The Isle of Mull is recognised as having the highest density of eagles anywhere in Europe. The boundaries of any White-tailed Eagle territory on the island are likely to overlap with the home ranges of other White-tailed Eagles and Golden Eagles. The opportunity for confrontation exists on a daily basis for a White-tailed Eagle on the island , whether it be seeing off the unwanted harassment of a Hooded Crow, Raven, Kestrel or Buzzard, or a serious spat with a neighbouring Golden Eagle. Although smaller in size, it is the Golden Eagle that shows belligerence towards its larger cousin, often coming out on top of any aerial skirmishes with White-tailed Eagles.

Most encounters that White-tailed Eagles on Mull have with smaller birds fall into the mildly annoying category, similar to the way that midges irritate humans on warm, damp Summer evenings on the island. However, once in a while, a smaller assailant will punch above its weight, causing the White-tailed Eagle under attack to sit up and take notice. Although not taken in Scotland, this action shot by Finnish wildlife photographer, Markus Varesvuo , encapsulates such a David and Goliath moment, when the smaller aggressor can inflict discomfort and damage on its victim.

Many would think the Common Gull in the photograph to have a death wish, yet its belligerent attitude has, on this occasion, turned prey into predator, of sorts. On the Isle of Mull, we are used to seeing such superlative images of the island’s White-tailed Eagles. However, there is something very special about the encounter captured by Markus. It is, undoubtedly, the best White-tailed Eagle photograph ever taken (until the next one comes along!).

We are grateful to Markus for allowing the use of this photograph, which is only one of many exciting images of birds contained in his beautiful book’Birds: Magic Moments’.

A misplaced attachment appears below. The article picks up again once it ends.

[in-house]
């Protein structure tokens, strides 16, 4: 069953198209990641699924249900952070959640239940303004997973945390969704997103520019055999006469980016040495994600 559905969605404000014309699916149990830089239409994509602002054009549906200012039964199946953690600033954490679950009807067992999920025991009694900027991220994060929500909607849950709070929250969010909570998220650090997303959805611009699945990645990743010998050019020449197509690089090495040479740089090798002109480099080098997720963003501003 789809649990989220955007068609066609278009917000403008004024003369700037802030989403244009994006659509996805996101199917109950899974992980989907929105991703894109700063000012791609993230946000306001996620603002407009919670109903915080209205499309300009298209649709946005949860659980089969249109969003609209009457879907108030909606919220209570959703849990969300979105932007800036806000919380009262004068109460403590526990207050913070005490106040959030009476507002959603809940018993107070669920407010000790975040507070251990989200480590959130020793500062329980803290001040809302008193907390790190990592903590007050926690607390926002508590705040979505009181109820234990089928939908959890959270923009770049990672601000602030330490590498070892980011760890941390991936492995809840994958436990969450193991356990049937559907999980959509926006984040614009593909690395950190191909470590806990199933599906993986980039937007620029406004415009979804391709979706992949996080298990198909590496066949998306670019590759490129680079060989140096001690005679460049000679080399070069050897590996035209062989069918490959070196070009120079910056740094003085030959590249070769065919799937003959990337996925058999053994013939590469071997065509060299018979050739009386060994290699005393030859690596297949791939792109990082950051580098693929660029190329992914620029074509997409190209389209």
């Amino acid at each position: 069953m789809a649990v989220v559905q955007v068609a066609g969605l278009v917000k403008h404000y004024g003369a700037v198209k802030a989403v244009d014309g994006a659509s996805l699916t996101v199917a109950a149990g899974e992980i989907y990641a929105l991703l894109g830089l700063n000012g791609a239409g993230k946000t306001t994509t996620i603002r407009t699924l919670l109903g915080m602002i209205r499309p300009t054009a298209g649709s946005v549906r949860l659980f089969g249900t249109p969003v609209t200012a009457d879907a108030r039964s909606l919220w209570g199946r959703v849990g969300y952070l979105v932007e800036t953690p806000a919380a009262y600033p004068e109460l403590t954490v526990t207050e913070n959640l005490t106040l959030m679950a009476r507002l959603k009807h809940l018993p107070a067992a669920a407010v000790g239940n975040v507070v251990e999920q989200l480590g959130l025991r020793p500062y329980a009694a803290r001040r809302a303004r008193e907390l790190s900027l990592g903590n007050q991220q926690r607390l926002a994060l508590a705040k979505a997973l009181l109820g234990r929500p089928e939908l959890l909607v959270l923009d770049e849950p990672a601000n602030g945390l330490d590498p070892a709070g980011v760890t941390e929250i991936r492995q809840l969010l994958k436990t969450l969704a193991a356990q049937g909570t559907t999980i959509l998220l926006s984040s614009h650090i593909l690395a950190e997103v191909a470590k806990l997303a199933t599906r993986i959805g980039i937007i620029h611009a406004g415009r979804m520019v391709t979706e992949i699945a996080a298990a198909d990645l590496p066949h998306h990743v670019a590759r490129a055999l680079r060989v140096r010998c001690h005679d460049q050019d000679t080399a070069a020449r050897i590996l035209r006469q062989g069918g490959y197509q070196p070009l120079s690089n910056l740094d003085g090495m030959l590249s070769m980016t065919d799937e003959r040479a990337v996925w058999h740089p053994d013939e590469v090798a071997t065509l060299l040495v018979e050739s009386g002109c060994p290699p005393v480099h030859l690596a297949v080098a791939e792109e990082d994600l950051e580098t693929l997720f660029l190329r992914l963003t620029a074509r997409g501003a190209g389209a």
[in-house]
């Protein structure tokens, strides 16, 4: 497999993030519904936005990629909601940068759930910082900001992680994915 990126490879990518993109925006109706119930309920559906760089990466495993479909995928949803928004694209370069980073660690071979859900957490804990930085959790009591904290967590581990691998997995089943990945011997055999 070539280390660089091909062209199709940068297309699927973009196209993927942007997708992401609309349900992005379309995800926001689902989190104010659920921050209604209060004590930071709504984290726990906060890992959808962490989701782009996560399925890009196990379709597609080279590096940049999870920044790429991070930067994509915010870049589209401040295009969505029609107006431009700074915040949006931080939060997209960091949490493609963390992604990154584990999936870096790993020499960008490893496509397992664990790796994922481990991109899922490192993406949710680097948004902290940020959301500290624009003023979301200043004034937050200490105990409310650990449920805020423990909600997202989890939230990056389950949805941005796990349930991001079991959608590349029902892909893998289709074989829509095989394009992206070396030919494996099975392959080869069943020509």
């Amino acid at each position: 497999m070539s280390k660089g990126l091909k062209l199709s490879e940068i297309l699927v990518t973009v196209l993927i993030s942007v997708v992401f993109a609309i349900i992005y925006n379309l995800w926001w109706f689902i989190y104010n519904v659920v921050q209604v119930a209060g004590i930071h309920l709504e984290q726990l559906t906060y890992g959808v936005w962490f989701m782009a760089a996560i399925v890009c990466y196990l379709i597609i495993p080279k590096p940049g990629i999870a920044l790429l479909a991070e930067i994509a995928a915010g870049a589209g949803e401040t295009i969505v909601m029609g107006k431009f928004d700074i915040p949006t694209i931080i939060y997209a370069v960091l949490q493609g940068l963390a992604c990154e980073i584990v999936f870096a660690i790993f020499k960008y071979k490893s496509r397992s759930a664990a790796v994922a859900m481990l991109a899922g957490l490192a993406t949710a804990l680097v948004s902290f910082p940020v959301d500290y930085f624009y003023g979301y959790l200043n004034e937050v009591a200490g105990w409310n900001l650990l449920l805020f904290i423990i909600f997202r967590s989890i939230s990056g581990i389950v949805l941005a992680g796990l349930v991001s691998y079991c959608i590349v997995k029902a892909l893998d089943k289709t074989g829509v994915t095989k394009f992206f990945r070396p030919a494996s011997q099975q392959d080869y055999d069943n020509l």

Conflict: Golden Eagle versus White-tailed Eagle

Much has been supposed regarding the potential for conflict between eagles on the Isle of Mull, where the territories of Golden Eagle frequently merge with those of White-tailed Eagle. However, even on those occasions when both species can be seen in the same field of view, rarely do they come together in direct conflict. On the Isle of Mull, there appears to be a harmonious, if rather grudging, respect shown by these avian monarchs to one another. When there is a falling out of these two avian giants it can result in considerable harm to one or both of the birds involved. When a White-tailed Eagle has disappeared from its territory in the past on the island there has often been the assumption that it may have met its demise at the beak and talons of another eagle, be it Golden Eagle or White-tailed Eagle.

In the seventy years after the White-tailed Eagle had become locally extinct from British skies, the Golden Eagle would have been able to expand its territories into the former domains of the White-tailed Eagle. This may have involved assuming dominion over what were previously White-tailed Eagle eyries, especially those that were on coastal cliff locations.